Video teleconsultation service: Who is needed to do what, to get it implemented in daily care?


Visser, Jacqueline J.W. and Bloo, J.K.C. and Grobbe, F.A. and Vollenbroek-Hutten, M.M.R. (2010) Video teleconsultation service: Who is needed to do what, to get it implemented in daily care? Telemedicine and E-health, 16 (4). pp. 439-445. ISSN 1530-5627

open access
Abstract:Introduction: In telemedicine, technology is used to deliver services. Because of this, it is expected that various actors other than those involved in traditional care are involved in and need to cooperate, to deliver these services. The aim of this study was to establish a clear understanding of these actors and their roles and interrelationships in the delivery of telemedicine. A video teleconsultation service is used as a study case. Methods: A business modeling approach as described in the Freeband Business Blueprint Method was used. The method brings together the four domains that make up a business model, that is, service, technology, organization, and finance, and covers the integration of these domains. The method uses several multidisciplinary workshops, addressing each of the four domains. Results: Results of the four domains addressed showed that (1) the video teleconsultation service is a store and put-forward video teleconsult for healthcare providers. The service is accepted and has added value for the quality of care. However, the market is small; (2) the technology consists of a secured Internet Web-based application, standard personal computer, broadband Internet connection, and a digital camera; (3) a new role and probably entity, responsible for delivering the integrated service to the healthcare professionals, was identified; and finally (4) financial reimbursement for the service delivery is expected to be most successful when set up through healthcare insurance companies. Pricing needs to account for the fee of healthcare professionals as well as for technical aspects, education, and future innovation. Discussion: Implementation of the video teleconsult service requires multidisciplinary cooperation and integration. Challenging aspects are the small market size and the slow implementation speed, among others. This supports the argument that accumulation of several telemedicine applications is necessary to make it financially feasible for at least some of the actors.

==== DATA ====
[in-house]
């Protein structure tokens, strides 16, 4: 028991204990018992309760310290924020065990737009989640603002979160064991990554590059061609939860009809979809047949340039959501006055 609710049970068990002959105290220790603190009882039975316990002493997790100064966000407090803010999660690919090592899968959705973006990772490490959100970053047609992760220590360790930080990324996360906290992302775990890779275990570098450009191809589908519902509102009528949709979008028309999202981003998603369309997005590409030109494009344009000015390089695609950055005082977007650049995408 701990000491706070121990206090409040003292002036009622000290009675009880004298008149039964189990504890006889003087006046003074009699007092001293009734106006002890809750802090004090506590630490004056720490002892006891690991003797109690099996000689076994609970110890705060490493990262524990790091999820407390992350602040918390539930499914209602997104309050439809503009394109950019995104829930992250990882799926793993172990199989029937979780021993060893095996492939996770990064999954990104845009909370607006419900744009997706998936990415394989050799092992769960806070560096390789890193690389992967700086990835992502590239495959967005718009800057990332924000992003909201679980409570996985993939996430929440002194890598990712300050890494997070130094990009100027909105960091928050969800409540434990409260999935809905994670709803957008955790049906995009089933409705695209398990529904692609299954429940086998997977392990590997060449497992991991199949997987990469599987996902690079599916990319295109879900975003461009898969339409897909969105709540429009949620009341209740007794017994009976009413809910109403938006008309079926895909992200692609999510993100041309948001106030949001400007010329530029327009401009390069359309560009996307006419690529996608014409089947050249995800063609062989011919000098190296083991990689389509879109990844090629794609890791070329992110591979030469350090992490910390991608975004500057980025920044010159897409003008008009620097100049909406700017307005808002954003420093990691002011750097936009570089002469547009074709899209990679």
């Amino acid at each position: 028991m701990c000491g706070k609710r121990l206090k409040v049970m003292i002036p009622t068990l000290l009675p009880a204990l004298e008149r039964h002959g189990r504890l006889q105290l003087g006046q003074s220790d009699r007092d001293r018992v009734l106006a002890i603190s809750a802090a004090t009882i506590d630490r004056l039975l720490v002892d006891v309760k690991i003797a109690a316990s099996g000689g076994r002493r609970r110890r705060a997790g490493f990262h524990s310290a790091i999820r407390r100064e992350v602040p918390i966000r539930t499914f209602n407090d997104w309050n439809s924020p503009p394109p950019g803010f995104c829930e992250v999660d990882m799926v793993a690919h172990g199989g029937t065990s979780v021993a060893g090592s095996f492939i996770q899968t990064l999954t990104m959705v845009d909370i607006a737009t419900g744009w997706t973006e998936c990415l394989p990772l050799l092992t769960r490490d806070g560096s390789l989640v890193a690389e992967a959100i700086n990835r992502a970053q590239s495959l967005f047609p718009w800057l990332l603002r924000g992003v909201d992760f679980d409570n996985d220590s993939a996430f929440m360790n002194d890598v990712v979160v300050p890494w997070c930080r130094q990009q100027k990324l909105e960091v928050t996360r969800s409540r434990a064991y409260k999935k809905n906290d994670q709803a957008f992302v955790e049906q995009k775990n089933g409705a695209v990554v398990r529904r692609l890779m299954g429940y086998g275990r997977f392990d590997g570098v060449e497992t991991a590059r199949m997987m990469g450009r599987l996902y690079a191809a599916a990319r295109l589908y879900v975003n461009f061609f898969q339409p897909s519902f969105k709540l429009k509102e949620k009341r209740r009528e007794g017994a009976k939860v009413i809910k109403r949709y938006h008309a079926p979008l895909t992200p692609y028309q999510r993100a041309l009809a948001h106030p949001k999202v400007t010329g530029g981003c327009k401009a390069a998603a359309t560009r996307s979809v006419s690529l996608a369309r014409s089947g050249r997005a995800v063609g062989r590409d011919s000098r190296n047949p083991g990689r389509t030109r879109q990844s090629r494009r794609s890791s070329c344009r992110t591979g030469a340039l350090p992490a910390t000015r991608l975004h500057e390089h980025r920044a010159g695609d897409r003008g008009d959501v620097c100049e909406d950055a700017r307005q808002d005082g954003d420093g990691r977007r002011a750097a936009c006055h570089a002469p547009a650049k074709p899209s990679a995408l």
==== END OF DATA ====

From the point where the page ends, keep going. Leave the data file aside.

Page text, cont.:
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Copyright:© 2010 Mary Ann Liebert, Inc
Electrical Engineering, Mathematics and Computer Science (EEMCS)
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